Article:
The Associated Press via the LA Times reports:
A federal agency left taxpayers on the hook for $50 million in water project costs that should have been paid by Central Valley irrigation districts, according to an inspector general’s report released Friday.
The audit found that the U.S. Bureau of Reclamation engaged in a shell game, improperly subsidizing the irrigation districts’ share of planning costs for a controversial proposal to build two massive water tunnels under the Sacramento-San Joaquin Delta.
The reclamation bureau “obtained this $50 million over a 7-year span by using a complex, obscure process that was not disclosed in the annual congressional budget justifications,” stated the report by the inspector general of the U.S. Interior Department.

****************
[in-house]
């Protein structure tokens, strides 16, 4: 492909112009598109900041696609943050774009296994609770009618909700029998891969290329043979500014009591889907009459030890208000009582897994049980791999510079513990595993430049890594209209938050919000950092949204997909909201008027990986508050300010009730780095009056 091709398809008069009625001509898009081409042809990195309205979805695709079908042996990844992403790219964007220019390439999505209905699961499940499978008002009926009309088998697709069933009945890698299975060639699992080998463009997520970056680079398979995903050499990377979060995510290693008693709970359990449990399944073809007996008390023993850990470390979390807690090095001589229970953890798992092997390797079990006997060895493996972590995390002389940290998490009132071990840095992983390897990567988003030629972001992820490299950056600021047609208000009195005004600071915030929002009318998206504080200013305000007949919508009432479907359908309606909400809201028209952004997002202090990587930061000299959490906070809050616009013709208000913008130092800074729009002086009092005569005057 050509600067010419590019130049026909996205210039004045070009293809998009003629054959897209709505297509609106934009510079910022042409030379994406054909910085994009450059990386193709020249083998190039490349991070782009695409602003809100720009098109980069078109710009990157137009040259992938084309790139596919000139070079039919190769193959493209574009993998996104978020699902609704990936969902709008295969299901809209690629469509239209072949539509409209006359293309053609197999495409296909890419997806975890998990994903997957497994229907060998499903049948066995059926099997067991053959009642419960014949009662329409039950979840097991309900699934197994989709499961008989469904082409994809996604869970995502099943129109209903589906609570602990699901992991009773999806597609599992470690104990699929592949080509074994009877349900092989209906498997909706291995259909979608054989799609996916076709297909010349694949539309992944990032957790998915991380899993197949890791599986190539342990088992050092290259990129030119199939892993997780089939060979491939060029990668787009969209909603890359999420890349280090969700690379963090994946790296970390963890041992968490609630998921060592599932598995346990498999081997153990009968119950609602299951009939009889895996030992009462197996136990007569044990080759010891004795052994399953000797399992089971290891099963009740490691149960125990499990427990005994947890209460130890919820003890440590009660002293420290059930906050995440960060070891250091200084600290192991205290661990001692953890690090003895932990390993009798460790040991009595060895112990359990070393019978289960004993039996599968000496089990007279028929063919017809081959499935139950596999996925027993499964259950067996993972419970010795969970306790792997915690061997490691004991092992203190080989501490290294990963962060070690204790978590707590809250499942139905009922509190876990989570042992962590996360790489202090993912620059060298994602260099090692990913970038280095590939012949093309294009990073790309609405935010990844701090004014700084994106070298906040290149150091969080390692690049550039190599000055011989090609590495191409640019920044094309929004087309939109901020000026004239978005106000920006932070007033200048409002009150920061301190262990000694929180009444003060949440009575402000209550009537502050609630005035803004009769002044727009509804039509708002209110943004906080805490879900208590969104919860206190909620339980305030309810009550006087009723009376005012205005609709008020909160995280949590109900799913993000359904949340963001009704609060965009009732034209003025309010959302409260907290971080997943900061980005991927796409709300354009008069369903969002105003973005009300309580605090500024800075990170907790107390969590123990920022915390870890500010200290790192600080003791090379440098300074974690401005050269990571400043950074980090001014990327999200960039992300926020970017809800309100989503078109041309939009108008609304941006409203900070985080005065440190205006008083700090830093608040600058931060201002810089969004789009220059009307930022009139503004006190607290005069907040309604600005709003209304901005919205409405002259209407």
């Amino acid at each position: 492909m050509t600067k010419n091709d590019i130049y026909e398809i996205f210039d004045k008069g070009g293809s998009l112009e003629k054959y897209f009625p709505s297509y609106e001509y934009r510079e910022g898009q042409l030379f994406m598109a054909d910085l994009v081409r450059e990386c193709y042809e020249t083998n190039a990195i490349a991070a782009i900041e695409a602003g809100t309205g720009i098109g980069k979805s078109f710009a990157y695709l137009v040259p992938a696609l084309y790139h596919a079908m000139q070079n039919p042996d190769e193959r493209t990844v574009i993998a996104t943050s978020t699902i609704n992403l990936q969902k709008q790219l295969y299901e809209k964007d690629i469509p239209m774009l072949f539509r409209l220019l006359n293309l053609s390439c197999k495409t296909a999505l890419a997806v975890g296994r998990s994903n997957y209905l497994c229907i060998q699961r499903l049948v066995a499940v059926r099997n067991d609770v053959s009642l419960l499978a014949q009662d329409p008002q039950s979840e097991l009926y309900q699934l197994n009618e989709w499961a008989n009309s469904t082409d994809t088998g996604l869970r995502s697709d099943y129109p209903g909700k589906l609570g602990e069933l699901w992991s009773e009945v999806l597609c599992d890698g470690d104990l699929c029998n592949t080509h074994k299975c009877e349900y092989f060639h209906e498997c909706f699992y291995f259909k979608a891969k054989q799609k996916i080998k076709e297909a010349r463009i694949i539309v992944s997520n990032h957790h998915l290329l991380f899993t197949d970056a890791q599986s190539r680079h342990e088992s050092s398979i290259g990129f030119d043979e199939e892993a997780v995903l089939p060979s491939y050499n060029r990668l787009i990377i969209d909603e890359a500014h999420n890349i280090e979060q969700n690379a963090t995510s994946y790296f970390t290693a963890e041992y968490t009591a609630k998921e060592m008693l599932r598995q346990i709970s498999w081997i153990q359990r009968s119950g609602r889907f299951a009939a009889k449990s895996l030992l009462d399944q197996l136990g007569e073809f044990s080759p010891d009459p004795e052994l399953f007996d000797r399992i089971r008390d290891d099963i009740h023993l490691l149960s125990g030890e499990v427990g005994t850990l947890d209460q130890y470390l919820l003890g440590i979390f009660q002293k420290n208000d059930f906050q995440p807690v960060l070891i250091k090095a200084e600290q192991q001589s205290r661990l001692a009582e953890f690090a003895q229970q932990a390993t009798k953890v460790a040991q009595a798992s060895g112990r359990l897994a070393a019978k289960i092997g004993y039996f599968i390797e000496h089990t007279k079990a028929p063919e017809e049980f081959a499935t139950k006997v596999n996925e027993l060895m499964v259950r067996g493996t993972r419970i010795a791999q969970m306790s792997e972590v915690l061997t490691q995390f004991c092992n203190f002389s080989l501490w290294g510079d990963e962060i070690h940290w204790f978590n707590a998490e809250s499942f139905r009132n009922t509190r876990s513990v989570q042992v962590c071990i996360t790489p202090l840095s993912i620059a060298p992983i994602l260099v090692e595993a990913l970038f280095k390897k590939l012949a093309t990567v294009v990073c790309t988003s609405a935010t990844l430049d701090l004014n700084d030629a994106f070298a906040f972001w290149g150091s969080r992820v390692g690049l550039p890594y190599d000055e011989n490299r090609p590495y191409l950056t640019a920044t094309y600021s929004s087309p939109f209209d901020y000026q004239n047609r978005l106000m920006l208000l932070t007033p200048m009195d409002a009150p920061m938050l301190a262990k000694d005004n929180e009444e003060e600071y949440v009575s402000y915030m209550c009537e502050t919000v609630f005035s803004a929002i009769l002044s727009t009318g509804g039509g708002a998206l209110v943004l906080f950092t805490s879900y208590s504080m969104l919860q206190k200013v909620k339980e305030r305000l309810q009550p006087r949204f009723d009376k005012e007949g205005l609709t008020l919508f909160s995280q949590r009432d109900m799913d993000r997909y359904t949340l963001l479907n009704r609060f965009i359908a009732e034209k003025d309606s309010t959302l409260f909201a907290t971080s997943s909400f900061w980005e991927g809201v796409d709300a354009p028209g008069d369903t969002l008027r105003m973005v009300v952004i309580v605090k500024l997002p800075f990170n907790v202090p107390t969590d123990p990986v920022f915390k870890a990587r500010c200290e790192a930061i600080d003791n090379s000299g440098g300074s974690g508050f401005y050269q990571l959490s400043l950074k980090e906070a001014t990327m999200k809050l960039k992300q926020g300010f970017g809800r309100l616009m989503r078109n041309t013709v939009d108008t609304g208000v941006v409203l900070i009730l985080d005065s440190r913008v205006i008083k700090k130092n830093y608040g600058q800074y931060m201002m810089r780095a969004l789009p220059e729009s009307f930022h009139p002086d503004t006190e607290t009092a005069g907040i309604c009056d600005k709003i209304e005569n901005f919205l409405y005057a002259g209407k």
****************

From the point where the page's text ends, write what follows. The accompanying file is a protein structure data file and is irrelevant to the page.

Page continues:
“In the process,” the audit found, the reclamation bureau “also decided that the $50 million in appropriated funds was used for a non-reimbursable purpose, meaning the cost was absorbed by the federal government rather than being repaid by [Central Valley Project] water contractors.”
The reclamation bureau manages the Central Valley Project, a huge irrigation project that supplies water to irrigation districts, including the Westlands Water District and others involved in the tunnel project.
Environmentalists have long criticized the reclamation bureau for being too cozy with the water districts, several of which employ former reclamation officials in high level positions.
The report also found that the reclamation bureau did not fully disclose to Congress the entire amount — $84.8 million — of its participation in the tunnel planning efforts.